1/2 cup unsweetened natural cocoa
3 tablespoons canola oil
1 cup coffee
2 cups all-purpose flour
2 cups sugar
1 teaspoon baking soda
1 teaspoon kosher salt
2 eggs
1/2 cup sour cream
1 teaspoon vanilla extract
1 teaspoon pure peppermint extract

For the Frosting
1/2 cup unsalted butter
1/4 cup unsweetened natural cocoa
1/3 cup whole milk
1 teaspoon vanilla extract
3 cups sifted confectioners' sugar
3/4 cup crushed peppermint candies (I used about 20 of the miniature candy canes)

Center an oven rack and preheat to 350F. Grease a standard half sheet pan (18x13") and line with parchment paper. 

To make the cake, melt the butter in a medium saucepan. Whisk in the cocoa until fully incorporated, followed by the oil and coffee. Bring to a rolling boil fro 30 seconds, and then remove from heat and set aside to cool. In a large bowl, mix together the flour, sugar, baking soda, and salt. In a separate bowl, whisk together the eggs, sour cream, and both extracts. Pour the cocoa mixture into the bowl and stir until just combined. Add the egg mixture, and use a spatula to fold the ingredients into the batter. Pour the batter into the greased pan and bake for approximately 30 minutes, until a cake tester comes out clean.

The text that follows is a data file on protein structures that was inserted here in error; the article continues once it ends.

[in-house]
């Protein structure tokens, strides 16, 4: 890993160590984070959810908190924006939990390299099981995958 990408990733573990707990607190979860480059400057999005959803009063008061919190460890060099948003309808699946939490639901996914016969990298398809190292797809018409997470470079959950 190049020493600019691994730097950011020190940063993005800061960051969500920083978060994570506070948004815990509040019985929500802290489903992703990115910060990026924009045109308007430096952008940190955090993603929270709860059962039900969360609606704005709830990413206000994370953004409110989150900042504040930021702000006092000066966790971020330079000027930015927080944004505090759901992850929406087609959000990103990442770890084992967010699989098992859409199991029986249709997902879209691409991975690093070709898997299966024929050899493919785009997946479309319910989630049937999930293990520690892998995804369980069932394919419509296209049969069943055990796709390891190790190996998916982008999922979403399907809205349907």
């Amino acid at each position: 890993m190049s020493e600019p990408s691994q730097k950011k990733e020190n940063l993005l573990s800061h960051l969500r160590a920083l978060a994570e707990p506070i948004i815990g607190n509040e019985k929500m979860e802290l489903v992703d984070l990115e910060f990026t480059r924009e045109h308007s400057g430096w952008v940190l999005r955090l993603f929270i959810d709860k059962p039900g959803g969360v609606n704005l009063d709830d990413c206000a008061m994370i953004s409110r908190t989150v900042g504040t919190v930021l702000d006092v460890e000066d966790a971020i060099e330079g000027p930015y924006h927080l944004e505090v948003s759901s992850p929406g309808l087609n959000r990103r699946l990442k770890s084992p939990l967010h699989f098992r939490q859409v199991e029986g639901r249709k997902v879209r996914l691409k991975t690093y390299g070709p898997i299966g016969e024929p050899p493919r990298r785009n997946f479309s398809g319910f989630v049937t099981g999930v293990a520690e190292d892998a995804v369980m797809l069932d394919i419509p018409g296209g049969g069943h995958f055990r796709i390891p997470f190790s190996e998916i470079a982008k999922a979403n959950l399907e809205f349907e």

While the cake is baking, make the frosting. Melt the butter in a large saucepan and whisk in the cocoa. Bring to a rolling boil for 30 seconds, remove from heat, and add the milk and vanilla. Whisk to combine. Off heat, add the confectioners' sugar, one cup at a time. Do not skip the step of sifting the confectioners' sugar. It's way easier to sift it than to try to work out the lumps in the frosting. As soon as the cake comes out of the oven, smooth the frosting evenly over the cake and set somewhere to cool, undisturbed, Moving the cake around while the frosting is setting will cause ripples and cracks in the top. After 5-10 minutes, you can sprinkle the crushed peppermint on top (the heat from the cake may cause the colors in the candy to run if you don't wait a few minutes). 

Allow to cool completely before cutting into squares. If you plan to make this in advance, wait until the day of serving to add the crushed peppermint. 

Adapted from Julie Richardson's Vintage Cakes